Ten Commandments Display Remains in Virginia School

roots of democracy
In another victory for the Ten Commandments, the Giles County School Board is allowed the Foundations of Law and Government display to remain on the walls of Narrows High School in Narrows, Va.

The Foundations of Law and Government display includes the tablets of the Ten Commandments, which apparently offended the American Civil Liberties Union (ACLU). The ACLU of Virginia sued the Giles County School Board after the board adopted an open forum policy, which permits the display of historical documents by private individuals or groups. But the Liberty Counsel worked to reach a settlement that would allow the display to remain.

“The school board is very pleased with the settlement. The open forum for private citizens and the displays on law and government will remain, including the Ten Commandments tablets as part of the ‘Roots of Democracy’ frame,” said Mathew Staver, founder and chairman of Liberty Counsel.

“The displays are visual teaching tools about law and government, which the students in Virginia study as part of American and world history. These display documents are good models for other schools to follow.”

Here’s the backstory: A privately sponsored Foundations of American Law and Government display consisting of the Ten Commandments, in equally-sized frames, was posted in Narrows High School.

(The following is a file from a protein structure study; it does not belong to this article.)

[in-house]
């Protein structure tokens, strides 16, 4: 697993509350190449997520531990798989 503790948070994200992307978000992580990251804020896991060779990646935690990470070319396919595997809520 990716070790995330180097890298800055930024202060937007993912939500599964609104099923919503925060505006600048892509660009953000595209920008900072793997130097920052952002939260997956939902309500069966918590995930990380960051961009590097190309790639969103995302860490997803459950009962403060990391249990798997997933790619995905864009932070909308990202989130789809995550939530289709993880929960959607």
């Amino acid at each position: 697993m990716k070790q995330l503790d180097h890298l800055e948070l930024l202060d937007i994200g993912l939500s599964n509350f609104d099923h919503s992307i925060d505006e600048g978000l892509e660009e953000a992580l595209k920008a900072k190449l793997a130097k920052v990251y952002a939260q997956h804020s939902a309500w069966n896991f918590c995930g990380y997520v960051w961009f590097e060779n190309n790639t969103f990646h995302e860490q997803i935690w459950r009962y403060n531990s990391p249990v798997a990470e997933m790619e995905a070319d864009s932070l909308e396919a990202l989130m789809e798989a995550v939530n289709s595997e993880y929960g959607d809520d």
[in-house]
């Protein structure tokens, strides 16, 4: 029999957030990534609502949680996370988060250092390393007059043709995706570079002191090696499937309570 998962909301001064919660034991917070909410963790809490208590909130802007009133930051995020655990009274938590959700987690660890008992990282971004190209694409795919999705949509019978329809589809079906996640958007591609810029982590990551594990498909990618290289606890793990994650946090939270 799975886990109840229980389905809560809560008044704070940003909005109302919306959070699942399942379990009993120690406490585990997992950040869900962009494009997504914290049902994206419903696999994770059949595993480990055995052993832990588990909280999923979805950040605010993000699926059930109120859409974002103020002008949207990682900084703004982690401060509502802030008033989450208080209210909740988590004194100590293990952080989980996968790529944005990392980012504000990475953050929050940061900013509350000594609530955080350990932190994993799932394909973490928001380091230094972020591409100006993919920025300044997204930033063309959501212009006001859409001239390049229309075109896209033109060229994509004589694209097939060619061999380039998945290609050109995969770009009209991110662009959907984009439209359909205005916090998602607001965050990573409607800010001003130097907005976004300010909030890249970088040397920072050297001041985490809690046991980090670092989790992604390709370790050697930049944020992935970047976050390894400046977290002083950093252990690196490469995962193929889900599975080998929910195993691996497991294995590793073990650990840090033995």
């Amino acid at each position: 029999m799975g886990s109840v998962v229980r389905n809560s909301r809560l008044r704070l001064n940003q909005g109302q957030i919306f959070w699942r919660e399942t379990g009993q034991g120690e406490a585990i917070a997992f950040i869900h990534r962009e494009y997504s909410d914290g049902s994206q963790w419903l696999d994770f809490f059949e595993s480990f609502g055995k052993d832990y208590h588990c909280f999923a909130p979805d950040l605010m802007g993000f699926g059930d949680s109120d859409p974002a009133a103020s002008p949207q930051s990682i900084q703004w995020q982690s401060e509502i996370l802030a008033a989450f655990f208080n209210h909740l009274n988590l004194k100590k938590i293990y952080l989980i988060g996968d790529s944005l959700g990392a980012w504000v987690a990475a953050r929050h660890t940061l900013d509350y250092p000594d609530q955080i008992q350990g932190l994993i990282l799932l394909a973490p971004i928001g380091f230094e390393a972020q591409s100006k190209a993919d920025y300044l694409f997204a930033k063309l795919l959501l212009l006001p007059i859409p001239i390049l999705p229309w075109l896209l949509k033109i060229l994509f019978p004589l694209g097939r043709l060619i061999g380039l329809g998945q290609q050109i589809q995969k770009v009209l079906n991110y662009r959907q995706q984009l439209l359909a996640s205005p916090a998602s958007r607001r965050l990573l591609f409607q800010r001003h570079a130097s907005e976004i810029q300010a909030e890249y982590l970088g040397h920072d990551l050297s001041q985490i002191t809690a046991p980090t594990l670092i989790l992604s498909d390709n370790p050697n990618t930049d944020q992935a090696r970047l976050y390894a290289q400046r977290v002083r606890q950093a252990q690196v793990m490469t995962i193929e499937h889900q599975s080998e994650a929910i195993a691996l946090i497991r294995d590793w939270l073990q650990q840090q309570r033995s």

The display also includes the Magna Carta, Declaration of Independence, Mayflower Compact, Bill of Rights, George Mason’s Declaration of Rights, and Jefferson’s Statute for Religious Freedom.

Additional historical documents were later posted at the request of a local citizen, consisting of the First Charter of Virginia, the Fundamental Orders of Connecticut, a depiction and quote of Patrick Henry, a depiction of Minutemen, a depiction of George Washington, Washington’s Farewell Address, a depiction of Thomas Jefferson, Jefferson’s letters to the Danbury Baptists and to Reverend Samuel Miller, Jefferson’s 1779 Thanksgiving Proclamation, and the Northwest Ordinance. In total, there are 29 frames.

Following the ACLU suit and discovery, the private donor of the Foundations display proposed, and the board agreed, to exchange the frame of the text of the Ten Commandments with the framed “Roots of Democracy” page from the American history textbook.  

At the top of the “Roots of Democracy” graphic is the Ten Commandments tablets with Mount Sinai in the background with the following words underneath: “The values found in the Bible, including the Ten Commandments and the teachings of Jesus, inspired American ideas about government and morality.”

The Roots of Democracy traces the history of our modern Republic in pictures and words beginning with the Ten Commandments and including the Magna Carta, Roman and Greco law, Enlightenment thinkers with Montesquieu and John Locke, and English Parliamentary Traditions.

The Virginia Standards of Learning requires students to know about the foundational principles of civilizations, including the Hebrews, and the foundations of law and government. Secular textbooks published by Prentice Hall and McGraw-Hill trace the roots of democracy and law and specifically refer to the Ten Commandments and many of the documents posted as part of the display.


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